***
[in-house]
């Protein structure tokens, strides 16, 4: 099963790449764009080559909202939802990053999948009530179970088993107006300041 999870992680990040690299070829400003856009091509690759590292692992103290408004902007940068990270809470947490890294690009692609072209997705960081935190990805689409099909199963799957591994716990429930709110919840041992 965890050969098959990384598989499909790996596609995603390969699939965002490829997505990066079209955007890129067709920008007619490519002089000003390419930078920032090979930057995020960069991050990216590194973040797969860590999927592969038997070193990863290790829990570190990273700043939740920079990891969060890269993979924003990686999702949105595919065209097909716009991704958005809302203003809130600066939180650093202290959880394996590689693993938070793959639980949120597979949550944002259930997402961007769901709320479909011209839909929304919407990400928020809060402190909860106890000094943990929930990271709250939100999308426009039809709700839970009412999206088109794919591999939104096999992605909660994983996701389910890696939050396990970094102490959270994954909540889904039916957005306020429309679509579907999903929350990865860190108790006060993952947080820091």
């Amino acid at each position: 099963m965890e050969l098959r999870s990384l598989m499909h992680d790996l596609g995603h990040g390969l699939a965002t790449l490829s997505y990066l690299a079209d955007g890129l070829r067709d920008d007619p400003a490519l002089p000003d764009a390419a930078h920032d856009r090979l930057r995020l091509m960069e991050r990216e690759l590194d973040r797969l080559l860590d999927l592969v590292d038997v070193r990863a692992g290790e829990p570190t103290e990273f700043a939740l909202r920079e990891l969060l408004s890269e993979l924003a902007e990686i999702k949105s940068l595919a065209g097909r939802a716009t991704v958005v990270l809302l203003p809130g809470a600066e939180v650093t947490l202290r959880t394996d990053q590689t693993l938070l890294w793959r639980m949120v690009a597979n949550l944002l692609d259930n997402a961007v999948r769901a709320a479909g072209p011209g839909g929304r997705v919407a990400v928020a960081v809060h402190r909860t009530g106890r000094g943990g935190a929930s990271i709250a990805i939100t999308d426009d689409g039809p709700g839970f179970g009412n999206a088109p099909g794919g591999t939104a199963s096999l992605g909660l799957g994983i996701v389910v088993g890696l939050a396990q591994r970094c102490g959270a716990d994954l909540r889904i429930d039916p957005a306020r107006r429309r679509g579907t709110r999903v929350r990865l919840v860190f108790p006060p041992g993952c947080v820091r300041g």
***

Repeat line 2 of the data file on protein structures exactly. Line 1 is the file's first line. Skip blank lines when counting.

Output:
């Protein structure tokens, strides 16, 4: 099963790449764009080559909202939802990053999948009530179970088993107006300041 999870992680990040690299070829400003856009091509690759590292692992103290408004902007940068990270809470947490890294690009692609072209997705960081935190990805689409099909199963799957591994716990429930709110919840041992 965890050969098959990384598989499909790996596609995603390969699939965002490829997505990066079209955007890129067709920008007619490519002089000003390419930078920032090979930057995020960069991050990216590194973040797969860590999927592969038997070193990863290790829990570190990273700043939740920079990891969060890269993979924003990686999702949105595919065209097909716009991704958005809302203003809130600066939180650093202290959880394996590689693993938070793959639980949120597979949550944002259930997402961007769901709320479909011209839909929304919407990400928020809060402190909860106890000094943990929930990271709250939100999308426009039809709700839970009412999206088109794919591999939104096999992605909660994983996701389910890696939050396990970094102490959270994954909540889904039916957005306020429309679509579907999903929350990865860190108790006060993952947080820091």